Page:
Reflections for Elul
in anticipation of the year 5781
ELUL: ani l’dodi v’dodi li
“I am to my beloved as my beloved is to me.”
Who is “my beloved?” – usually we think in romantic terms – intimacy – a lover.
I suggest that the beloved is the Holy One, and the Holy One within us – ourselves! Elul is a time to come back to the wholeness (and the holiness) of ourselves, to love ourselves so much that we seek to heal our broken parts, that we seek to mend the fissures with others, that we seek to be at one with the One. These days are, when each morning the shofar is sounded as a wake-up call, we are meant to stir ourselves to the sacred work of renewal in all the four worlds of body, mind, emotion and spirit. Each day as the shofar wails its whole and broken notes, we are to listen, listen, listen with our heart’s song (Lyrics from the wonderful rebbe and composer, Dovid Zeller z”l) to the stirrings of our own hearts. Let us listen well.
We are taught that on Shabbat we gain a neshama yeteirah, a “second soul” with which to sense all that escapes during the work week. We can smell the pleasant scents of flowers more keenly; we can sense the emotions of love, joy and even sadness more palpably. How will we engage with our second soul this Shabbat as we journey toward a New Year?
When Moses came down Mt. Sinai with the Tablets of the Ten Commandments a little later than the people expected, he saw that the people had fashioned a Golden Calf and that they were dancing and cavorting around it. Enraged, he threw the tablets to the ground and they were smashed into pieces. After a while, and with the Holy One’s permission, Moses ascended the mountain again and fashioned a second set of tablets. When the people of Israel moved on in the wilderness, both the broken and the whole tablets were housed in the Ark. Let us explore what our broken habits are, our dancing before the ‘Golden Calf,’ our worship of gods that are sick, and unhealthy for us. How do we use this Elul time to try to break these damaging habits, patterns that can only hurts us?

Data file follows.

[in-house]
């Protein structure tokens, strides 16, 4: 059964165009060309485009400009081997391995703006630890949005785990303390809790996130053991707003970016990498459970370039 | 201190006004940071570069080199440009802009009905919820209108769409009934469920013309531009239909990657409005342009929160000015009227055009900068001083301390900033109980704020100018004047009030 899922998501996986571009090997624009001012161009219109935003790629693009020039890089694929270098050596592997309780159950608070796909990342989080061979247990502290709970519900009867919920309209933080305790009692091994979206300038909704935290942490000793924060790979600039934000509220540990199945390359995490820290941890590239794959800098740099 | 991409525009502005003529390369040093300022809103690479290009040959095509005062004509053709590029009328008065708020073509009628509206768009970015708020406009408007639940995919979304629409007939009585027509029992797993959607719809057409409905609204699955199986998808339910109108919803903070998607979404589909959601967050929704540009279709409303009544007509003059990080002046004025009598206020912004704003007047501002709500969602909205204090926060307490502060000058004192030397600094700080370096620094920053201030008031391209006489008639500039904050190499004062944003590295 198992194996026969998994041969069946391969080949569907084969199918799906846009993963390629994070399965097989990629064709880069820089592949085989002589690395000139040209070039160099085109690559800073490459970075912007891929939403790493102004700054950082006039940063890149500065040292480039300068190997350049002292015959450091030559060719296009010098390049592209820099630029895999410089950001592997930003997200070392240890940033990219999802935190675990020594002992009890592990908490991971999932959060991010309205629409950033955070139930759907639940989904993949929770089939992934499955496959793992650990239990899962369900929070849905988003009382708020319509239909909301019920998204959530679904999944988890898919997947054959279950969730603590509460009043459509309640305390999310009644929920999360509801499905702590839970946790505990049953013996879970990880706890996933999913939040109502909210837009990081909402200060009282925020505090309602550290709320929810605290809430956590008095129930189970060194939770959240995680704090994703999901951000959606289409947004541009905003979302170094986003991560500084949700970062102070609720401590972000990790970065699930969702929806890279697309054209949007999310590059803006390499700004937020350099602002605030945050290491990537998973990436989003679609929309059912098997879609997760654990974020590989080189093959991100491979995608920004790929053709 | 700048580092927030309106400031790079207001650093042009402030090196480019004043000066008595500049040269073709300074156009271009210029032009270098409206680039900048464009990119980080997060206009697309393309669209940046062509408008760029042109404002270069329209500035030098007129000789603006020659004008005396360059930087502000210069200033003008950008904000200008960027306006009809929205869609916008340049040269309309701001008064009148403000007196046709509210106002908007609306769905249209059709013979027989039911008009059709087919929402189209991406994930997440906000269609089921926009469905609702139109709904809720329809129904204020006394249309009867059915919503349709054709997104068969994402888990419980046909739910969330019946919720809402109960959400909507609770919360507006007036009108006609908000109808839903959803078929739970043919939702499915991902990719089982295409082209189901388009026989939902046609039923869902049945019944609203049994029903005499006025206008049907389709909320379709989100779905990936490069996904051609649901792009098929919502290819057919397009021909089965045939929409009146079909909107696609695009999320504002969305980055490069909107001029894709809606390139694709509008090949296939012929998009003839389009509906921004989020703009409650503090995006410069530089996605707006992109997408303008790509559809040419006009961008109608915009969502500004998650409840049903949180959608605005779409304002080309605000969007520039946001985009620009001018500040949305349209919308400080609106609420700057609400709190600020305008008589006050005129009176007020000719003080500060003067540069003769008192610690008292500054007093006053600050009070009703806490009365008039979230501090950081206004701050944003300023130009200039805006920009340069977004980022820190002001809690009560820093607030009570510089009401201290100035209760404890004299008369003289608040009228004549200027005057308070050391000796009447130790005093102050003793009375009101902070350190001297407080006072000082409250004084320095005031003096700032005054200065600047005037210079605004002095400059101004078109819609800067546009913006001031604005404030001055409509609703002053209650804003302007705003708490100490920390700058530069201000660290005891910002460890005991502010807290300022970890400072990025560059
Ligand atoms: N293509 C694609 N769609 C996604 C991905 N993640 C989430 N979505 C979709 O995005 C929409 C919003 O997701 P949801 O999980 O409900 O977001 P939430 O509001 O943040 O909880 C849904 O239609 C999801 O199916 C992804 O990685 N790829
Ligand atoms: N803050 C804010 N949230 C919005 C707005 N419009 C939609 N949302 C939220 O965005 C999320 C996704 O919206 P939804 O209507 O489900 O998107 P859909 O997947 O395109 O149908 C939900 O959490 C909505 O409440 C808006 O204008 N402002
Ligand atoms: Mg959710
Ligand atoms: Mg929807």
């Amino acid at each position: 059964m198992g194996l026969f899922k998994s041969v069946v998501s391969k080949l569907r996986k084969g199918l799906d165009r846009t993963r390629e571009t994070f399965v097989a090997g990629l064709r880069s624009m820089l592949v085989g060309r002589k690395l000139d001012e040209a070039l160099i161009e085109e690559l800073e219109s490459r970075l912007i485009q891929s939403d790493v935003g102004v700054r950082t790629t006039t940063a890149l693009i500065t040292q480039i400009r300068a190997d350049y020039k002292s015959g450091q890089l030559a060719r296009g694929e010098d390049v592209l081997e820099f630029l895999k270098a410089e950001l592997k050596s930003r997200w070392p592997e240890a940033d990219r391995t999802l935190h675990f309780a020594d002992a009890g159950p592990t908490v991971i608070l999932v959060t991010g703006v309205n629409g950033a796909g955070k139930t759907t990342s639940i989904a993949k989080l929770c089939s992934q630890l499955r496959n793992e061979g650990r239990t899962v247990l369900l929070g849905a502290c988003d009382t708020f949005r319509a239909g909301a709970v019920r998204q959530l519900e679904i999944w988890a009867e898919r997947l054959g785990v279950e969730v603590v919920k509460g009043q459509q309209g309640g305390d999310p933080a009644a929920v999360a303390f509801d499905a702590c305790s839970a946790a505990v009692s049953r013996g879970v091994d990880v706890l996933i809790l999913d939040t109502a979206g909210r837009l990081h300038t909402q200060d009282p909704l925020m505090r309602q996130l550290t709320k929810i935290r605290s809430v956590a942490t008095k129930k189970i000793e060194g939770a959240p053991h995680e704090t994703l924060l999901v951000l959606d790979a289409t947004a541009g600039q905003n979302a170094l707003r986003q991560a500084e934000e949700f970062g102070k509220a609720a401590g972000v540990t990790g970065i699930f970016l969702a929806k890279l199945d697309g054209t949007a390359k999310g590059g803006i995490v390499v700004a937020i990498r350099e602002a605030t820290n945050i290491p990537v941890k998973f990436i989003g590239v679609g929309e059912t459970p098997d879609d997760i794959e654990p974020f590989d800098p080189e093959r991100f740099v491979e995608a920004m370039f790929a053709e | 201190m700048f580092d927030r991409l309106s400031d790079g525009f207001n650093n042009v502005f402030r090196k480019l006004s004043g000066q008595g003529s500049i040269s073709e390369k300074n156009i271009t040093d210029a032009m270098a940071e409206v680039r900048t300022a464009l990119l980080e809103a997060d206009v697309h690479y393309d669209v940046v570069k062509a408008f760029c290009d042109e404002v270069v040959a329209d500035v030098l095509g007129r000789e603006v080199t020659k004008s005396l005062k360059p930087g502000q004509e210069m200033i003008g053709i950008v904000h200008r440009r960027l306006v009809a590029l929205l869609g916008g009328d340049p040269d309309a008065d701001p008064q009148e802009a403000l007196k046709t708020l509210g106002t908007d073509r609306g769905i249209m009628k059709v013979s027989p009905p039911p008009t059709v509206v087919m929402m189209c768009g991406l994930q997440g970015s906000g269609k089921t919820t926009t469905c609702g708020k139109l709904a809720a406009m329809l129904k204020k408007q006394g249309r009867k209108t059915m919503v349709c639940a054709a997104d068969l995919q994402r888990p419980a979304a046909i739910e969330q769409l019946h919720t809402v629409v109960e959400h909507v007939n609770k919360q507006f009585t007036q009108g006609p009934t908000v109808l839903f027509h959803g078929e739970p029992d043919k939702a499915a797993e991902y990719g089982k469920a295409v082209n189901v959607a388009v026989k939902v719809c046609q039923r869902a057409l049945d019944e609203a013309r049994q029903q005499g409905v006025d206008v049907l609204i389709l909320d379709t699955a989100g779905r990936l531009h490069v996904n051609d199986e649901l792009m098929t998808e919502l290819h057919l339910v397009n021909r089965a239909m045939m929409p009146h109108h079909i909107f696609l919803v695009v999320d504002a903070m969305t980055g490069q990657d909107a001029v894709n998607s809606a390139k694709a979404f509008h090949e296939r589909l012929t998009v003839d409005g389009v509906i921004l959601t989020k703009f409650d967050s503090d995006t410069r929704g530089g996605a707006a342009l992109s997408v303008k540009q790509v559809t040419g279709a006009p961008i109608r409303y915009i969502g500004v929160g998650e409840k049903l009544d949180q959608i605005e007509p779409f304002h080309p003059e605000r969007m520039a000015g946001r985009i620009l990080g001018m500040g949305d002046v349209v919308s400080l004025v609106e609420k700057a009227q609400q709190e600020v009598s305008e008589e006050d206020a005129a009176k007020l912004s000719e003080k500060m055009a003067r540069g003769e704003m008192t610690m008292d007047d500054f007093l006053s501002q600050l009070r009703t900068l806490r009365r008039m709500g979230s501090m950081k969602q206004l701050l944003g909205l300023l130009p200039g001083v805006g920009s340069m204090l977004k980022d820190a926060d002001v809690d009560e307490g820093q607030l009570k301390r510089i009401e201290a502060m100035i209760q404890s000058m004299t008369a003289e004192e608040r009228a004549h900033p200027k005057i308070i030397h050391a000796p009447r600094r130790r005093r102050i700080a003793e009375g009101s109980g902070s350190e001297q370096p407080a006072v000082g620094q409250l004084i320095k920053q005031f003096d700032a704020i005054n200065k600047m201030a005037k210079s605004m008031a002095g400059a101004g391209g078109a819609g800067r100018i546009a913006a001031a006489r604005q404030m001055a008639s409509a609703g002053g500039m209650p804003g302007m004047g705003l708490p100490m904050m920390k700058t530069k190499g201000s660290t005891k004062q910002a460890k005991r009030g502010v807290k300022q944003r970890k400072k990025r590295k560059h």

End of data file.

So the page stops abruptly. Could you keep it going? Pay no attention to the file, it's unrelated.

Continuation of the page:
Rosh HaShanah never comes at the right time;
It is always too early or too late.
Rosh HaShanah always comes before we are ready
To put aside our past and lay our burdens down
Rosh HaShanah always catches us by surprise.
Showing up with a Shofar blast
So we stop, turn and listen
To the arresting voice within and around us…
May I listen to the “arresting voice” within me. May I listen deeply, and may the lessons I hear teach me well, so that I may act on their truths.